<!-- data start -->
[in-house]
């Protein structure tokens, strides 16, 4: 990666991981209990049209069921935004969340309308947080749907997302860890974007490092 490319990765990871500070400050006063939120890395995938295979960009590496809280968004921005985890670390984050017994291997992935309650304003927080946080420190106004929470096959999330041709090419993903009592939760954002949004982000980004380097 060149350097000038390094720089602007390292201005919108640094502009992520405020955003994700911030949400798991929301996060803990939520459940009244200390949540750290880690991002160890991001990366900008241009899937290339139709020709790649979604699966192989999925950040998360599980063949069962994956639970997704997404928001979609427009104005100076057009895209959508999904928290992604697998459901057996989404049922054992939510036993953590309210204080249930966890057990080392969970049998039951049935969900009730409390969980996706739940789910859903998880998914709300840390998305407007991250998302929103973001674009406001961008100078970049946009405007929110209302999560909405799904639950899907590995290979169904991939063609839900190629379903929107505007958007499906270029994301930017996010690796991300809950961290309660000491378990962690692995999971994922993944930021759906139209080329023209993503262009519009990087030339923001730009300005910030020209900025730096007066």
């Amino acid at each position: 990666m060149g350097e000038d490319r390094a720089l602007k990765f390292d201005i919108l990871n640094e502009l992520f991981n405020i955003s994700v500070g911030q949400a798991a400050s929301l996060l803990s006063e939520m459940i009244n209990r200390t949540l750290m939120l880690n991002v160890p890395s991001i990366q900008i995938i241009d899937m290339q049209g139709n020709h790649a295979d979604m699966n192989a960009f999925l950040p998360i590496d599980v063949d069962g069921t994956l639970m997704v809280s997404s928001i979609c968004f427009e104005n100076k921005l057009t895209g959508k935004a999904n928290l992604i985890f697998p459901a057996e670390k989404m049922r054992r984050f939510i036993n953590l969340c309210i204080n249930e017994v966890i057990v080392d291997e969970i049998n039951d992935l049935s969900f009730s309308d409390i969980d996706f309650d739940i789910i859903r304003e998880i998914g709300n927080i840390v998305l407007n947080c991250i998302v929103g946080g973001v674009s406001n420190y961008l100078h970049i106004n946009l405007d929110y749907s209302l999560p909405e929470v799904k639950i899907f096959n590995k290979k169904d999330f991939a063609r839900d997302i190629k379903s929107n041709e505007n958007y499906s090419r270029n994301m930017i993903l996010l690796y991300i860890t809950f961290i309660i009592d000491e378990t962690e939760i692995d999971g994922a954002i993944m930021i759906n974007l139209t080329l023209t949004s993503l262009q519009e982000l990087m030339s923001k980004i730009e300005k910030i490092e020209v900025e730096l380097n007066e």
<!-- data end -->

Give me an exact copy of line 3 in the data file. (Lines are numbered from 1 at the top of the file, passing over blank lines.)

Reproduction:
């Amino acid at each position: 990666m060149g350097e000038d490319r390094a720089l602007k990765f390292d201005i919108l990871n640094e502009l992520f991981n405020i955003s994700v500070g911030q949400a798991a400050s929301l996060l803990s006063e939520m459940i009244n209990r200390t949540l750290m939120l880690n991002v160890p890395s991001i990366q900008i995938i241009d899937m290339q049209g139709n020709h790649a295979d979604m699966n192989a960009f999925l950040p998360i590496d599980v063949d069962g069921t994956l639970m997704v809280s997404s928001i979609c968004f427009e104005n100076k921005l057009t895209g959508k935004a999904n928290l992604i985890f697998p459901a057996e670390k989404m049922r054992r984050f939510i036993n953590l969340c309210i204080n249930e017994v966890i057990v080392d291997e969970i049998n039951d992935l049935s969900f009730s309308d409390i969980d996706f309650d739940i789910i859903r304003e998880i998914g709300n927080i840390v998305l407007n947080c991250i998302v929103g946080g973001v674009s406001n420190y961008l100078h970049i106004n946009l405007d929110y749907s209302l999560p909405e929470v799904k639950i899907f096959n590995k290979k169904d999330f991939a063609r839900d997302i190629k379903s929107n041709e505007n958007y499906s090419r270029n994301m930017i993903l996010l690796y991300i860890t809950f961290i309660i009592d000491e378990t962690e939760i692995d999971g994922a954002i993944m930021i759906n974007l139209t080329l023209t949004s993503l262009q519009e982000l990087m030339s923001k980004i730009e300005k910030i490092e020209v900025e730096l380097n007066e």